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Tablets are extensions of smartphones and that means getting lots of notifications. Android led the pack from the beginning with a notification center that slides down from the top top inform users of messages from many apps.
Apple finally implemented a notification center a while back, and while falling short of Android's it's still pretty good.
Windows 8 has live tiles on the start screen and while those can be useful they fall short of having one single place you can go to see all of the important notifications. There's an attempt to do this for social media in the Metro People app but it's not comparable to the notification centers on the iPad or Android tablets.
You either love widgets on Android or you hate them but they can be very useful. They can provide useful information on the Android home screen, and apps can have their own widgets to use as desired.
Neither iOS nor Windows 8 has widgets and both could benefit from having them. Sure, Windows 8 has live tiles which are sort of like widgets, but they fall short.
Tablets are extensions of smartphones and as such they are good for listening to music or watching videos. That means using headphones, especially in public areas, and that's an area that Windows tablets fall short compared to the iPad and Android tablets.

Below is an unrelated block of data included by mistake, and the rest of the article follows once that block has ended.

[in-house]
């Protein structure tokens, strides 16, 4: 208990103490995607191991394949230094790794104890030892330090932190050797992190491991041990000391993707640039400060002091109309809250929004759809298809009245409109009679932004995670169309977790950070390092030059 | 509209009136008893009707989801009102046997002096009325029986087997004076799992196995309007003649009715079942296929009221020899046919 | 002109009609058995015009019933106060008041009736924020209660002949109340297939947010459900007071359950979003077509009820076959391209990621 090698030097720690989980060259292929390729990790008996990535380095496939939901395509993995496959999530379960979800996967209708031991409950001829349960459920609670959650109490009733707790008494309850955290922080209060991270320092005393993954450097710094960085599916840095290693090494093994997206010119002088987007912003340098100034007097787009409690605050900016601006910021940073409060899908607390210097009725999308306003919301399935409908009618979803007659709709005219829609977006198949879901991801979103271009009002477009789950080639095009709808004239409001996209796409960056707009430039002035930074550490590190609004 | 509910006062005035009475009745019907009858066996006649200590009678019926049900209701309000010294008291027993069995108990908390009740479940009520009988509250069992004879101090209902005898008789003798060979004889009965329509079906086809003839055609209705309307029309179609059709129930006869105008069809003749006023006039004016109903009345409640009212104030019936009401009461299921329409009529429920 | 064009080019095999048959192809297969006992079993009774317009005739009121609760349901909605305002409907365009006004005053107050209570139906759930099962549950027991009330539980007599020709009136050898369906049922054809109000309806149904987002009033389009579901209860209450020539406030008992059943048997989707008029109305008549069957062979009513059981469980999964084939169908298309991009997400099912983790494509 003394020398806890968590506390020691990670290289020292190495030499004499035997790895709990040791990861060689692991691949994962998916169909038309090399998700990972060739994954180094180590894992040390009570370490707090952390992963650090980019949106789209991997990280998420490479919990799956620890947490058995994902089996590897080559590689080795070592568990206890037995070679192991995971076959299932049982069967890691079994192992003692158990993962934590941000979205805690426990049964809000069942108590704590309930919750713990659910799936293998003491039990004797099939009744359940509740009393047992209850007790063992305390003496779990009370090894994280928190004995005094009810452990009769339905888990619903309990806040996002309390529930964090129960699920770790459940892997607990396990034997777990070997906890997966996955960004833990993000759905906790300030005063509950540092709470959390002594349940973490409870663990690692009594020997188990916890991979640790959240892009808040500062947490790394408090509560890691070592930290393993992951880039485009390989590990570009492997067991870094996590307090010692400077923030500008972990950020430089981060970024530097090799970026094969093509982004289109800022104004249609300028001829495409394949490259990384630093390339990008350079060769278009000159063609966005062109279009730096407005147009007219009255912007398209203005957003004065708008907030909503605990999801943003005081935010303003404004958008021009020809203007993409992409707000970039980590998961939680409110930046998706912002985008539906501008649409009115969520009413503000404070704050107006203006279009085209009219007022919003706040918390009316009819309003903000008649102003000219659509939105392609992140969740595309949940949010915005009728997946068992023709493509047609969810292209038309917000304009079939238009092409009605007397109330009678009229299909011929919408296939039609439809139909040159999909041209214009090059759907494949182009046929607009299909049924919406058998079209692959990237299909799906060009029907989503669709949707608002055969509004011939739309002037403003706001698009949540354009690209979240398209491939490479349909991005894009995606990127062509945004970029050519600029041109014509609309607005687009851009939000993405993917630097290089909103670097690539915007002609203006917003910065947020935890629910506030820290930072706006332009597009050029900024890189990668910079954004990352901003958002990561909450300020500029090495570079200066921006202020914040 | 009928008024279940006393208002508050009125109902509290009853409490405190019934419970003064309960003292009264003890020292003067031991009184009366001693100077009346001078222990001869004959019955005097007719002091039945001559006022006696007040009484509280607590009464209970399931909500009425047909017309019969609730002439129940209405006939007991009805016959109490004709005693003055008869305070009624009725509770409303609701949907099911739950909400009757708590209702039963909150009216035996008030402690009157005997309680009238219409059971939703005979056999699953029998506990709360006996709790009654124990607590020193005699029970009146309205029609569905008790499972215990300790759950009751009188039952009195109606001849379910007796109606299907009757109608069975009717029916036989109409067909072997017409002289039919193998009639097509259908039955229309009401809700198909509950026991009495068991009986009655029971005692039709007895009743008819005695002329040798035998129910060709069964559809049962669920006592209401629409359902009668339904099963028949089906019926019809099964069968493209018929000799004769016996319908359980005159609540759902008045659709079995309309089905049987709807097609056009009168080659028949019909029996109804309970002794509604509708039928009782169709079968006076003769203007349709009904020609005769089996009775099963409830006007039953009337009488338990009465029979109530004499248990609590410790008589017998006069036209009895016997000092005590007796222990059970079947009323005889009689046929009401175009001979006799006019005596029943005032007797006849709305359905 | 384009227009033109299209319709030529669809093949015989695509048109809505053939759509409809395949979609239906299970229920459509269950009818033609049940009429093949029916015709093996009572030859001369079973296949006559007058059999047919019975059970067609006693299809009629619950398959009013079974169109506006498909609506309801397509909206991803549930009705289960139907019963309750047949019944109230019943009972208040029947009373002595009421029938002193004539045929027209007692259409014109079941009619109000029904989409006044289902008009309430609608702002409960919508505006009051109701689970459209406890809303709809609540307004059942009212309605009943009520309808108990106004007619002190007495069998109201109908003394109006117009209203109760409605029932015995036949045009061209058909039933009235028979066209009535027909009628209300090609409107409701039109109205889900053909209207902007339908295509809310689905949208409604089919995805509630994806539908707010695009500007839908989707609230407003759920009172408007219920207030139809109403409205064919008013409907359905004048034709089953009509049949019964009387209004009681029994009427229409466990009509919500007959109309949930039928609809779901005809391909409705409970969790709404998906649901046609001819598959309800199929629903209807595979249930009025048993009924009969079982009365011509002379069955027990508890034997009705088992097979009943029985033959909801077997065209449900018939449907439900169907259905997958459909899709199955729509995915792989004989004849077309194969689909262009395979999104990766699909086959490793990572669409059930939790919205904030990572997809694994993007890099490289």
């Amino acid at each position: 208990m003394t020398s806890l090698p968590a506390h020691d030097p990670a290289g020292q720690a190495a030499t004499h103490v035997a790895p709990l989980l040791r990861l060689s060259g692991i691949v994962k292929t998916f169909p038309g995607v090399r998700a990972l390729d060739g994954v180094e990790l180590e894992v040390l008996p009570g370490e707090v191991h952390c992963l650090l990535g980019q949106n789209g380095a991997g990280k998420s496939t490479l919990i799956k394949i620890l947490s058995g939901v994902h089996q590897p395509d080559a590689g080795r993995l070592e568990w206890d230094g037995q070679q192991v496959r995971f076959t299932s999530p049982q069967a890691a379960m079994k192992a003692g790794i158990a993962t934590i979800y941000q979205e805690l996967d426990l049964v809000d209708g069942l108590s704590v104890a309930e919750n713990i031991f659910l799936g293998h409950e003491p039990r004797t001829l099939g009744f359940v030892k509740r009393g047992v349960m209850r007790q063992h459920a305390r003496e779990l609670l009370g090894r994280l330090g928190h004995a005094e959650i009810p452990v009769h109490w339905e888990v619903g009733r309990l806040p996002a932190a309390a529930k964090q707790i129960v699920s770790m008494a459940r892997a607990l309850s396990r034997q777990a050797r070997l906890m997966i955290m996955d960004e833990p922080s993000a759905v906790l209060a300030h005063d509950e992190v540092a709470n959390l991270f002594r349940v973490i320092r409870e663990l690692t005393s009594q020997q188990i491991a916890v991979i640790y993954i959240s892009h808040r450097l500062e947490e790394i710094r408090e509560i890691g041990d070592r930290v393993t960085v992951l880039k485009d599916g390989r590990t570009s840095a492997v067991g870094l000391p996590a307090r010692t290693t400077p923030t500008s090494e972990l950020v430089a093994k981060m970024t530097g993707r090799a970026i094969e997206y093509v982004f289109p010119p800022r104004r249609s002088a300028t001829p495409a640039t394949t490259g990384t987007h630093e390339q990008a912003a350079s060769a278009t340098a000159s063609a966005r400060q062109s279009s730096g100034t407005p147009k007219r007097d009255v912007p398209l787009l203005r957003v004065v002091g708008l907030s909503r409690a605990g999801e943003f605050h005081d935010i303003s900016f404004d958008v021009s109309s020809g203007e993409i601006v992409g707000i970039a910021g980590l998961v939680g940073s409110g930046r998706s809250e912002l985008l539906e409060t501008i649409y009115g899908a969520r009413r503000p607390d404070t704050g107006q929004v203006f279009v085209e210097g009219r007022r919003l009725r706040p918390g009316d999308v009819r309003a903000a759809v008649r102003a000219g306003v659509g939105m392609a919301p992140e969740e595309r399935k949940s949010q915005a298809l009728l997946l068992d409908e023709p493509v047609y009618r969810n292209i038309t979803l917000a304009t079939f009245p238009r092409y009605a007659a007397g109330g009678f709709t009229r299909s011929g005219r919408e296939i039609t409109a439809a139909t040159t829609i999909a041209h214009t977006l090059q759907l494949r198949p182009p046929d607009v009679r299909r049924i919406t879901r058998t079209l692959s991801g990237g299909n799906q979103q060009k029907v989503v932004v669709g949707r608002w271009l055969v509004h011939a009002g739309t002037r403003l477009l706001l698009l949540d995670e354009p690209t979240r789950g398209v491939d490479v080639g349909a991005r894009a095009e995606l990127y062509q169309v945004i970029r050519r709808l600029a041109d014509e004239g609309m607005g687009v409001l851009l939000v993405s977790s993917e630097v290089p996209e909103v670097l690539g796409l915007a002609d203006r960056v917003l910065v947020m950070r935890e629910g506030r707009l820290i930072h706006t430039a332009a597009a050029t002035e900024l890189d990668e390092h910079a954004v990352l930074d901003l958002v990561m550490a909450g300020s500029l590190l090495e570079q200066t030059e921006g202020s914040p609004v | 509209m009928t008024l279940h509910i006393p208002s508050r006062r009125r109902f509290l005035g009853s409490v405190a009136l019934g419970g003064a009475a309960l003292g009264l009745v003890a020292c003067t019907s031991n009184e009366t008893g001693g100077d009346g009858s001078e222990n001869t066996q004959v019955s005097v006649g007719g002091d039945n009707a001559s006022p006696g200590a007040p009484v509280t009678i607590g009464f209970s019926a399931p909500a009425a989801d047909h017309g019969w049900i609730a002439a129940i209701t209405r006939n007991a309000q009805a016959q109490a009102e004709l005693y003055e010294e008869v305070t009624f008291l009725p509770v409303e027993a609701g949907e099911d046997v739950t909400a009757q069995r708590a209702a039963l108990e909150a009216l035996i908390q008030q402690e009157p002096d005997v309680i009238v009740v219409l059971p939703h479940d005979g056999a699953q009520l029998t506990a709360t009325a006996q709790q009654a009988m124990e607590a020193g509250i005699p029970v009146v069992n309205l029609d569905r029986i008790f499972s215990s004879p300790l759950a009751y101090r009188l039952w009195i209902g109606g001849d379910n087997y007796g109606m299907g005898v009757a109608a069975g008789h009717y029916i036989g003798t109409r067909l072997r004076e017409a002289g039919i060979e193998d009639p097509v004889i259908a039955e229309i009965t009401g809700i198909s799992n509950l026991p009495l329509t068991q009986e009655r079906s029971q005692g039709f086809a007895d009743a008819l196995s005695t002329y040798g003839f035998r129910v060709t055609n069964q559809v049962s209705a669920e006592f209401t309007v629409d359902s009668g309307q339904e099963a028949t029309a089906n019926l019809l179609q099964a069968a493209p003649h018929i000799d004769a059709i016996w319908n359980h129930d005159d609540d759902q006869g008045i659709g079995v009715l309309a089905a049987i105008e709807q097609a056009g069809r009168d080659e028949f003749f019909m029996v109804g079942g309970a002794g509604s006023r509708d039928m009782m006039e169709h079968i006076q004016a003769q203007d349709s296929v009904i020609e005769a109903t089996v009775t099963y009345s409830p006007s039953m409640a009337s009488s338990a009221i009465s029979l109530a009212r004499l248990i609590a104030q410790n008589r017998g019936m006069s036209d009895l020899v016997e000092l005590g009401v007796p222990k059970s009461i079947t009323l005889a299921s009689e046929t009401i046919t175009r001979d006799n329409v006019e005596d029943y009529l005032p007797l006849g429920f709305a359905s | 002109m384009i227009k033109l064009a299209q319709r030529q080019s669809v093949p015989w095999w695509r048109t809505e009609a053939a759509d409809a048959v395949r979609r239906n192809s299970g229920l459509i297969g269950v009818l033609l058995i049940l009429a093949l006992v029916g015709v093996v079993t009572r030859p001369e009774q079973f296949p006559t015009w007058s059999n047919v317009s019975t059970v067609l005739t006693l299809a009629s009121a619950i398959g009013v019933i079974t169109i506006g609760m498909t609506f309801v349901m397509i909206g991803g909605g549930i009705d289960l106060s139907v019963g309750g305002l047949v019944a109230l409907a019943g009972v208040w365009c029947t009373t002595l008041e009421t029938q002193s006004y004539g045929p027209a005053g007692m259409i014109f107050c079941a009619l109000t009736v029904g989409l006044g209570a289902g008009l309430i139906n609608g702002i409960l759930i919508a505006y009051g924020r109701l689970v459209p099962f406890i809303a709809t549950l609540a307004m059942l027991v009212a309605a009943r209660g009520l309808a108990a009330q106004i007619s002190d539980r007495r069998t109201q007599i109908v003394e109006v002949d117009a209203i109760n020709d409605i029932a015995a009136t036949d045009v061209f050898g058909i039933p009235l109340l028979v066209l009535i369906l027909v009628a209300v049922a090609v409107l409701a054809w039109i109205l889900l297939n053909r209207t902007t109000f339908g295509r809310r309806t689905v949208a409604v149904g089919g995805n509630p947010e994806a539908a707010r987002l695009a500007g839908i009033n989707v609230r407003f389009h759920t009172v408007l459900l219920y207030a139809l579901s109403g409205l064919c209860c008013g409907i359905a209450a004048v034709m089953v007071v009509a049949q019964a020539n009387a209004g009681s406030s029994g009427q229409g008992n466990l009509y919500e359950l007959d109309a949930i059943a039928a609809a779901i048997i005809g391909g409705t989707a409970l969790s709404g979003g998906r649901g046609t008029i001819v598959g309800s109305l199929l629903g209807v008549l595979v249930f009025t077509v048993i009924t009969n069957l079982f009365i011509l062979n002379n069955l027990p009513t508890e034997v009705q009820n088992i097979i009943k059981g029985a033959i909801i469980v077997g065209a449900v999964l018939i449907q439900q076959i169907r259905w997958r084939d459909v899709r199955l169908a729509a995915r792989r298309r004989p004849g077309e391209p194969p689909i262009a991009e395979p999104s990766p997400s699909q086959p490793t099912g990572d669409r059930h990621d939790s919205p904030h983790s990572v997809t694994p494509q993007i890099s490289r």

Headphone use is ingrained in Android and iOS. Just plug in the headphones and listen to what's playing. Some Android tablets even sense when the headphones are plugged in and offer special home screens to facilitate listening (see image above).
Windows tablets usually handle headphones, but sometimes they don't. I've had tablets fail to play audio at all with headphones plugged in, and even one that played audio at such a low volume I couldn't hear it.
That volume problem was rectified by troubleshooting online and then finding a device driver that resolved the problem. That's something never necessary with Android or the iPad. It's the price of Windows 8 tablets being full PCs.